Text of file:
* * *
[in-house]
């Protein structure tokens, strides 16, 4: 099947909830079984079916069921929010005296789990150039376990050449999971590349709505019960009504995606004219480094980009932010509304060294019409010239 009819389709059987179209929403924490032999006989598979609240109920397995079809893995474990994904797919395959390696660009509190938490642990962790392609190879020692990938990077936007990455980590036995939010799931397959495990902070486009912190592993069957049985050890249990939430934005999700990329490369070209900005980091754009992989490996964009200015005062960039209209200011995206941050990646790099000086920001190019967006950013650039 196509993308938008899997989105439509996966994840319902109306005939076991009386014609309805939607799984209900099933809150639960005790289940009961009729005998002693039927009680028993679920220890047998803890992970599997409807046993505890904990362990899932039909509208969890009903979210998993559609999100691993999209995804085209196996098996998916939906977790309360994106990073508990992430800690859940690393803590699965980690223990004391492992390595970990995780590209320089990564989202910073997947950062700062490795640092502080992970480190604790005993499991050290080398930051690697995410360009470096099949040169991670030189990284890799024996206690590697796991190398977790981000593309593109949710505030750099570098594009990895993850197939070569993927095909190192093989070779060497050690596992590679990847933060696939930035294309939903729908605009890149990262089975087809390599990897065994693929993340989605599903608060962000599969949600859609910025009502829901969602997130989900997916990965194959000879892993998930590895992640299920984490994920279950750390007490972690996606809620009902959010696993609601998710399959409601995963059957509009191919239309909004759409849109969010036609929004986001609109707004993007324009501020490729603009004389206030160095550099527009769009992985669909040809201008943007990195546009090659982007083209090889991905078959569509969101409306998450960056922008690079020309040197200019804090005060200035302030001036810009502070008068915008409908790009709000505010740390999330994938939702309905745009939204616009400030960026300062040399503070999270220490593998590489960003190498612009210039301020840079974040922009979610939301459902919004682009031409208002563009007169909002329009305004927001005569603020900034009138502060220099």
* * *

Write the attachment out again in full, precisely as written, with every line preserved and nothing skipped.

[in-house]
């Protein structure tokens, strides 16, 4: 099947909830079984079916069921929010005296789990150039376990050449999971590349709505019960009504995606004219480094980009932010509304060294019409010239 009819389709059987179209929403924490032999006989598979609240109920397995079809893995474990994904797919395959390696660009509190938490642990962790392609190879020692990938990077936007990455980590036995939010799931397959495990902070486009912190592993069957049985050890249990939430934005999700990329490369070209900005980091754009992989490996964009200015005062960039209209200011995206941050990646790099000086920001190019967006950013650039 196509993308938008899997989105439509996966994840319902109306005939076991009386014609309805939607799984209900099933809150639960005790289940009961009729005998002693039927009680028993679920220890047998803890992970599997409807046993505890904990362990899932039909509208969890009903979210998993559609999100691993999209995804085209196996098996998916939906977790309360994106990073508990992430800690859940690393803590699965980690223990004391492992390595970990995780590209320089990564989202910073997947950062700062490795640092502080992970480190604790005993499991050290080398930051690697995410360009470096099949040169991670030189990284890799024996206690590697796991190398977790981000593309593109949710505030750099570098594009990895993850197939070569993927095909190192093989070779060497050690596992590679990847933060696939930035294309939903729908605009890149990262089975087809390599990897065994693929993340989605599903608060962000599969949600859609910025009502829901969602997130989900997916990965194959000879892993998930590895992640299920984490994920279950750390007490972690996606809620009902959010696993609601998710399959409601995963059957509009191919239309909004759409849109969010036609929004986001609109707004993007324009501020490729603009004389206030160095550099527009769009992985669909040809201008943007990195546009090659982007083209090889991905078959569509969101409306998450960056922008690079020309040197200019804090005060200035302030001036810009502070008068915008409908790009709000505010740390999330994938939702309905745009939204616009400030960026300062040399503070999270220490593998590489960003190498612009210039301020840079974040922009979610939301459902919004682009031409208002563009007169909002329009305004927001005569603020900034009138502060220099």